Seraphine Warren organized searches of the vast Navajo Nation land near her aunt's Arizona home, but she is running out money to pay gas and food for volunteers.
"Why is it taking so much time?" She asks, "Why aren't we getting our prayers answered?"
Begay is just one of many Indigenous women who have vanished across the U.S. Others are not given any attention, which is a problem that affects many people of color.
Gabby Petito (a 22-year-old white woman) disappeared in Wyoming while on a cross-country journey with her boyfriend. This has sparked a frenzy of media coverage, both traditional and social. It brought new attention to the phenomenon known as "missing White Woman Syndrome."
Many people and organizations that advocate for missing persons of color, as well as their families, are grateful for the attention Petito's disappearance received. They believe it led to clues that probably led to her tragic death. They mourn with her family. Some also wonder why other cases remain a mystery and the public spotlight is so important in finding missing persons.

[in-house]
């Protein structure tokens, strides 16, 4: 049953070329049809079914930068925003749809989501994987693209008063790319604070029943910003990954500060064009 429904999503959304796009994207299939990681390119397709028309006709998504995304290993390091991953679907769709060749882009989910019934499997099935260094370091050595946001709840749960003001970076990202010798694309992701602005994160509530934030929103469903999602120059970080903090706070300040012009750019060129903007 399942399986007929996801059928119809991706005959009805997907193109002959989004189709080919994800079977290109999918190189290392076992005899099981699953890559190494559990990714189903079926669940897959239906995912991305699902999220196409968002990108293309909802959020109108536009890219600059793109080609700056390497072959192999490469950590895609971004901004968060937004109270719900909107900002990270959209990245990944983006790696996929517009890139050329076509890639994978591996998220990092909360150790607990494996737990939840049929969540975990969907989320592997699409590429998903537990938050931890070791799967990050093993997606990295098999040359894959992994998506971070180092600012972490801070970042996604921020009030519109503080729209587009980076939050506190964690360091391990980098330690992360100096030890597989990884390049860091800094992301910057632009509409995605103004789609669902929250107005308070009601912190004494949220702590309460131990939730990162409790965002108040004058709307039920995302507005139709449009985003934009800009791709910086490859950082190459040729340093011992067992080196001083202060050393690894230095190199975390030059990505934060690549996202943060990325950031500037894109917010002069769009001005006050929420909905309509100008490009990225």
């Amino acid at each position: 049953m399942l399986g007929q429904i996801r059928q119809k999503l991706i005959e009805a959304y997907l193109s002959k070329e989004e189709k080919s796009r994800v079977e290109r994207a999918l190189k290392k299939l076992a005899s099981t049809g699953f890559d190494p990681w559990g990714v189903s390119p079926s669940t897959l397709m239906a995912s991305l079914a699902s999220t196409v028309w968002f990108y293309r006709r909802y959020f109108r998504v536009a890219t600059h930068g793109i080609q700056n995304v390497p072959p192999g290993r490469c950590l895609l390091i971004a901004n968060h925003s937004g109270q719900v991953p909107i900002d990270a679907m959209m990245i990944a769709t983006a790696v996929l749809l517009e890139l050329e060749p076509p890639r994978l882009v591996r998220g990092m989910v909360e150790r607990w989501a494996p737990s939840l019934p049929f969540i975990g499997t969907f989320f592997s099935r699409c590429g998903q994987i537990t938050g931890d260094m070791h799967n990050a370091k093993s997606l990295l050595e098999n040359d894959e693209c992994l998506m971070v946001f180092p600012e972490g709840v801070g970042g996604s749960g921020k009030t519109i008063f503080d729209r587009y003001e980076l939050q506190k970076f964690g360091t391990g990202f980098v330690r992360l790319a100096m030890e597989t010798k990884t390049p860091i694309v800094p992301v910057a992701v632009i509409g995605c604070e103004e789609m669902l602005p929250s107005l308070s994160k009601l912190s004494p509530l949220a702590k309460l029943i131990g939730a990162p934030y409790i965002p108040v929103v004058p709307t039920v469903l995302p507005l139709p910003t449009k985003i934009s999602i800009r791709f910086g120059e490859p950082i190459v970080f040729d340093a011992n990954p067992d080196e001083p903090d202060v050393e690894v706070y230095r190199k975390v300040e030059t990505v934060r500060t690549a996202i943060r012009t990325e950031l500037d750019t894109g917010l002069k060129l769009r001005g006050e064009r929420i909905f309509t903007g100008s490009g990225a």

According to a January state report, only 18% of missing Indigenous women cases in Wyoming, where Petito was discovered, had received any media coverage over the past ten years, according to a January state report.
Lynnette Grey Bull, a Hunkpapa Lakota member and Northern Arapaho director of Not Our Native Daughters, stated that "someone goes missing almost every day...from a tribe community." Between 2011 and 2020, more than 700 Indigenous people vanished in Wyoming. About 20% of those cases remained unsolved after one month. The report revealed that this is almost twice the rate of whites disappearing in Wyoming.
People connected with Petito's case because of her Instagram account, where she was living her dream to travel the country. Other social-media users also contributed clues, such as a couple who claimed to have spotted the white van in their YouTube videos.
Although authorities have not confirmed that the video was the cause of the discovery, the American West's vast open spaces can pose a problem for search teams for many years. Any effort to narrow the search field is welcomed. Authorities can also be forced to prioritize cases by the public.
However, not everyone has the opportunity to have a well-curated social media profile. Leah Salgado is deputy director at IllumiNative which is a Native women-led social injustice organization.